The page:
New singing talents rock music industry

Nov 5, 2007 Subhash K. Jha

Mumbai, Nov 5 (IANS) Have you heard the startling new singing talent evident in Sanjay Leela Bhansali's "Saawariya"? There's Shail Hada doing the title song, and Parthiv Gohil crooning "Yoon Shabnami", as though they are seasoned stalwarts of the singing world.

It cannot be a coincidence. But the old order of singers in the industry seems to be dissolving and a brand new order seems to be emerging.

"And the best part of their talent is the originality," said composer-director Vishal Bharadwaj, who used to dabble in quite a lot of new voices like Kay Kay and Rekha Bharadwaj when he was actively composing music.

"I find none of the new singers imitates the singing greats, namely, Lata-ji (Mangeshkar), Asha-ji (Bhosle), Mukesh, (Mohammad) Rafi saab and Kishore Kumar. That's a very encouraging sign," he told IANS.

The change started with Kay Kay Menon, Shaan and Shreya Ghosal, who came in at the turn of the millennium. These singers didn't imitate the legendary voices but forged their own path.

Now we have singers like Shail, Arnab Mukherjee, Himani Kapoor and Vinit Singh -- all young with no trace of the singing legends.

Arnab said: "I've sung the popular 'Vaada raha' song in 'Khakee' for Akshay Kumar. For an upcoming singer it's very important to sing for a popular leading man. That's the only way he gets noticed initially."

Vinit, a finalist of Zee TV's talent show "Sa Re Ga Ma Pa Challenge", who's being trained by composer Himesh Reshammiya, has already sung a song for the popular composer. "Yes," said Vinit, "I've sung the song for Zayed Khan in 'Rocky'."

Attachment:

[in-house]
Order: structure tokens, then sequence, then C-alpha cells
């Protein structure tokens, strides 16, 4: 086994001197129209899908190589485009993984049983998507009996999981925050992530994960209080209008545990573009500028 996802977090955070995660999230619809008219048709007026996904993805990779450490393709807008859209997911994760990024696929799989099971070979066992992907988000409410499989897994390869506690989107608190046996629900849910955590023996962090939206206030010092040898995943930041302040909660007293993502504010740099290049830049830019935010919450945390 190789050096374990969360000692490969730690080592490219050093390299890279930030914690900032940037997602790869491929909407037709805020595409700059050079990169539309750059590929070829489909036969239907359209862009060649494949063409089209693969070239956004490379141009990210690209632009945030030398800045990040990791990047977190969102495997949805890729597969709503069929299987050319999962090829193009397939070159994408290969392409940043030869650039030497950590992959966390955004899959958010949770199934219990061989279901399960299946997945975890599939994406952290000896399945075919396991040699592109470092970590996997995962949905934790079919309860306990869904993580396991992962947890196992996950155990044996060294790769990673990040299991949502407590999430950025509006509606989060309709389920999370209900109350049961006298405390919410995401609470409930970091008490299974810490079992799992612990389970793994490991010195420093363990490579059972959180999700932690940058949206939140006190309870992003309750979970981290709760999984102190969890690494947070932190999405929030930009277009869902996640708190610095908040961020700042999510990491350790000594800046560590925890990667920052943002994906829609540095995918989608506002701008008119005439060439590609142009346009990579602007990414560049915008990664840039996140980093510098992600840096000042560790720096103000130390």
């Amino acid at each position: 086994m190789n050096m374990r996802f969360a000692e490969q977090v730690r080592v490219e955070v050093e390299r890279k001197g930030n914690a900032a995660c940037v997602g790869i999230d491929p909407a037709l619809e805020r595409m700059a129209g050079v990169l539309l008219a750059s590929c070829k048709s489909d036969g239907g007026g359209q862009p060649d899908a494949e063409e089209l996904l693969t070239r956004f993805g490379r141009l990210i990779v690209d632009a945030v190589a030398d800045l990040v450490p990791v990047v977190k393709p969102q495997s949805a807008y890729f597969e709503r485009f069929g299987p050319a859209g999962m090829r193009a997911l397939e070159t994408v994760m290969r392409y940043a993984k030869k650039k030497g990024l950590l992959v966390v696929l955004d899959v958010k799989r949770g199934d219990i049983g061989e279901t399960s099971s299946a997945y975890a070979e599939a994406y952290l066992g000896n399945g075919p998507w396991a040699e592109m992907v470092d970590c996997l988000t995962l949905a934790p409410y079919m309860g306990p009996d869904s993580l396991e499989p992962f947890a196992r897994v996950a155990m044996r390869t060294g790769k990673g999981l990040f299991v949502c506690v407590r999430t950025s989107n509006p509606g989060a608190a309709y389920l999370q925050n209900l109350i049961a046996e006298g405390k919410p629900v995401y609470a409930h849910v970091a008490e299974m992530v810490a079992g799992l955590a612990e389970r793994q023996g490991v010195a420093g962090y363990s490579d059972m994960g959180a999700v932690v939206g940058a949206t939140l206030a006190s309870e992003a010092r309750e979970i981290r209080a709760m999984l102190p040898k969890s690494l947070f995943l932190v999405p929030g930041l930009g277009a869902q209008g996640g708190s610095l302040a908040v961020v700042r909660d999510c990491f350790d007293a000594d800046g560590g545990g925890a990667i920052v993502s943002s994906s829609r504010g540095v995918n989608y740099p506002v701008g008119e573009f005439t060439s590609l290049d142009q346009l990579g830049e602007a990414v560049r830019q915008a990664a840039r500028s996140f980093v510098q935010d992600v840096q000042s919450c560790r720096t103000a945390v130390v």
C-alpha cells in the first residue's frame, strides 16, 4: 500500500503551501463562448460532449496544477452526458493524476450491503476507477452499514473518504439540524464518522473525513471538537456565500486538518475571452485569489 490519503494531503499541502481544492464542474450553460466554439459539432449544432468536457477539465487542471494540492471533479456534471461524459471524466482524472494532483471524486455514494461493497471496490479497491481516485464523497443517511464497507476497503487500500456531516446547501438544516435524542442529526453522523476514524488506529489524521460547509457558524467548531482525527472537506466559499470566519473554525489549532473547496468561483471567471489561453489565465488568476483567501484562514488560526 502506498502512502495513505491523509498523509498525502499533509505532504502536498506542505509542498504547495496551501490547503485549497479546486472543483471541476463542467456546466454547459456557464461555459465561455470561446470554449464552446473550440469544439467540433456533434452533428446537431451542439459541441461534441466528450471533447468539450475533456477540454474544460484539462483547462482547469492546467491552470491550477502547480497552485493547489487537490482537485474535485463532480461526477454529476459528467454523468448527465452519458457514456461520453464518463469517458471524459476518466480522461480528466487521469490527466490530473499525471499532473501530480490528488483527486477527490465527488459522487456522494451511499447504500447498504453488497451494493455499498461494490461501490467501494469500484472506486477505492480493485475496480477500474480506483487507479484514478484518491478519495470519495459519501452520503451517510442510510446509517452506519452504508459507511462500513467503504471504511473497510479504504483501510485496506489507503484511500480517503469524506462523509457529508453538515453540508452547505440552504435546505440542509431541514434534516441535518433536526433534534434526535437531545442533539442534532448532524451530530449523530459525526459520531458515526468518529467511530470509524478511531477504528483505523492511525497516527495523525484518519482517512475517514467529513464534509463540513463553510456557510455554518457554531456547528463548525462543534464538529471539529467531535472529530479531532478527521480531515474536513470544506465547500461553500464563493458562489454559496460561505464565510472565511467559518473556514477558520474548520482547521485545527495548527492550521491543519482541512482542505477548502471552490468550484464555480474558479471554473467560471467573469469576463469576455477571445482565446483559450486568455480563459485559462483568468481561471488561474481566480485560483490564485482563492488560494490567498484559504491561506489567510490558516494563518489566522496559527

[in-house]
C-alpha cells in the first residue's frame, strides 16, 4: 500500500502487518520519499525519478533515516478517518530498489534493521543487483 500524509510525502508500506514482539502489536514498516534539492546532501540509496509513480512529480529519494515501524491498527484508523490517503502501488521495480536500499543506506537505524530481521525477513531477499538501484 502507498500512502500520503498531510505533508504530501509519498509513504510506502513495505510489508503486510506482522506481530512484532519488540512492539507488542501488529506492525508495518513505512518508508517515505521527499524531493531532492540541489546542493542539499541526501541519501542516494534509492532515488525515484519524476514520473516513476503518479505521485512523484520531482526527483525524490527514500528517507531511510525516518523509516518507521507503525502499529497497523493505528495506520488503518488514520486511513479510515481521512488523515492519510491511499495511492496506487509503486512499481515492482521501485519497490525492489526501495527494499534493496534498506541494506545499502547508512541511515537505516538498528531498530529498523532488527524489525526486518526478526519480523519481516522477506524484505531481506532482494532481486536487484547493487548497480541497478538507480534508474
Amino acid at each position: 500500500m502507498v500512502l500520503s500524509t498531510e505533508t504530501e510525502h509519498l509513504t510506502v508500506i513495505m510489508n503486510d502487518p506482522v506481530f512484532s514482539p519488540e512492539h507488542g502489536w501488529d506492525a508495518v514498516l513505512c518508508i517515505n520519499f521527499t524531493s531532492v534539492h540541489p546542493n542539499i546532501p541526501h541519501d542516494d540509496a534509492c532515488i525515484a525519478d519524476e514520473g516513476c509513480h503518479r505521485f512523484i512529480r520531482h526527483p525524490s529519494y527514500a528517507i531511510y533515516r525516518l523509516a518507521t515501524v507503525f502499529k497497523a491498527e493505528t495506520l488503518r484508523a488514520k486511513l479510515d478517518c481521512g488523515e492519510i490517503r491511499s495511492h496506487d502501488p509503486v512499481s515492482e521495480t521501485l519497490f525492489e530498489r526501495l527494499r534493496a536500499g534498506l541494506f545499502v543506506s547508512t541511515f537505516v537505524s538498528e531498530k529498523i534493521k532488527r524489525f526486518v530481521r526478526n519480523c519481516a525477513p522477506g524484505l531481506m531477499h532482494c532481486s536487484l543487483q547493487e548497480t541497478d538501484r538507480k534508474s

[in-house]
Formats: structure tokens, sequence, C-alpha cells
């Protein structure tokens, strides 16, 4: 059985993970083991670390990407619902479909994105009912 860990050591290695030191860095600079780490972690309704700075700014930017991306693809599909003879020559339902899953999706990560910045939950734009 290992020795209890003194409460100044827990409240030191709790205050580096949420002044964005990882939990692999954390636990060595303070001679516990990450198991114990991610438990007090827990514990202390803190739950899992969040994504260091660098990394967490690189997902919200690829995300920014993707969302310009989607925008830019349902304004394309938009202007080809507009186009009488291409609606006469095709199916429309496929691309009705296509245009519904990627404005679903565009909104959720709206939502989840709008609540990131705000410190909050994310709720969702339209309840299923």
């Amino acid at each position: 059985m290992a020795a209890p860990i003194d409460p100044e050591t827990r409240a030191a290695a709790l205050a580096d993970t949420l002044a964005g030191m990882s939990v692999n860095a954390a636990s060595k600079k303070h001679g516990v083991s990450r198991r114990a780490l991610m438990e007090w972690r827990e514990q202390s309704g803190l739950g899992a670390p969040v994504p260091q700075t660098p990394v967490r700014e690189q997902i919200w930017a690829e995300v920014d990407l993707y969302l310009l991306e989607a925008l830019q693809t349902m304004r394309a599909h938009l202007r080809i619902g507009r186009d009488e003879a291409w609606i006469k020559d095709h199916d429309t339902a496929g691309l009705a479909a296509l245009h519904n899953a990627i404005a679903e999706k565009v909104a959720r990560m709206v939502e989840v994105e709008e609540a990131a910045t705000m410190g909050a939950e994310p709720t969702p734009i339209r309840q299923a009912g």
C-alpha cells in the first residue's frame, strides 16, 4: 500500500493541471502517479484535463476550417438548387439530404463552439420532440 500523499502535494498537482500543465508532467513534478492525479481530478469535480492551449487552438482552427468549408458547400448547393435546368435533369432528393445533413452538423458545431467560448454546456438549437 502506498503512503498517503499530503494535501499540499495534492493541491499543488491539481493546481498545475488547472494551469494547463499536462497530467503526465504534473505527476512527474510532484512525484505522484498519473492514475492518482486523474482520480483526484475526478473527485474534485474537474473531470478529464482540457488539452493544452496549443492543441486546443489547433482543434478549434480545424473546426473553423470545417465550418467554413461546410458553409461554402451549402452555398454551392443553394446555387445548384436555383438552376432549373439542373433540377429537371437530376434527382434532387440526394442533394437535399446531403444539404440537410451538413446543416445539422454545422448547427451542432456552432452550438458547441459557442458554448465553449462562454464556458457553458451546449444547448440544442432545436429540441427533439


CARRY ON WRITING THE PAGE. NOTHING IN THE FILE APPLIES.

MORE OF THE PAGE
All of 17, Vinit is already dreaming of singing for the established heroes.

Barely a couple of months in Mumbai, Himani, again a "Sa Re Ga Ma Pa" finalist, recorded a thumri for composer Aadesh Shrivastav in Kalpana Lajmi's "Chingaari".

Lajmi can't get over what she heard. She said: "The minute she opened her mouth, I knew Himani had arrived. What confidence, poise... and an absolutely original voice."

Now she has recorded yet another song, this time for Reshammiya.

"It's very rare to see a singer achieve such distinction at the age of 17. Himani seems to have goddess Saraswati's blessings straight in her throat," said Shrivastav appreciatively.

TV has also given the industry other notable warblers. Sony TV's "Indian Idol" winner Abhijeet Sawant and finalist Rahul Vaidya and Amit Sanna, "Fame Gurukul" winners Rooprekha and Qazi Tauqeer also seem destined for the big time.

Will this bubbly breed of singers achieve the success of the previous generations?

Shrivastav is quite hopeful and said: "I'd say they have it in them to make it even bigger than some of our most established playback singers. Besides the josh and the junoon, they have the sur and range. That's what makes the upcoming generation of singers so special."

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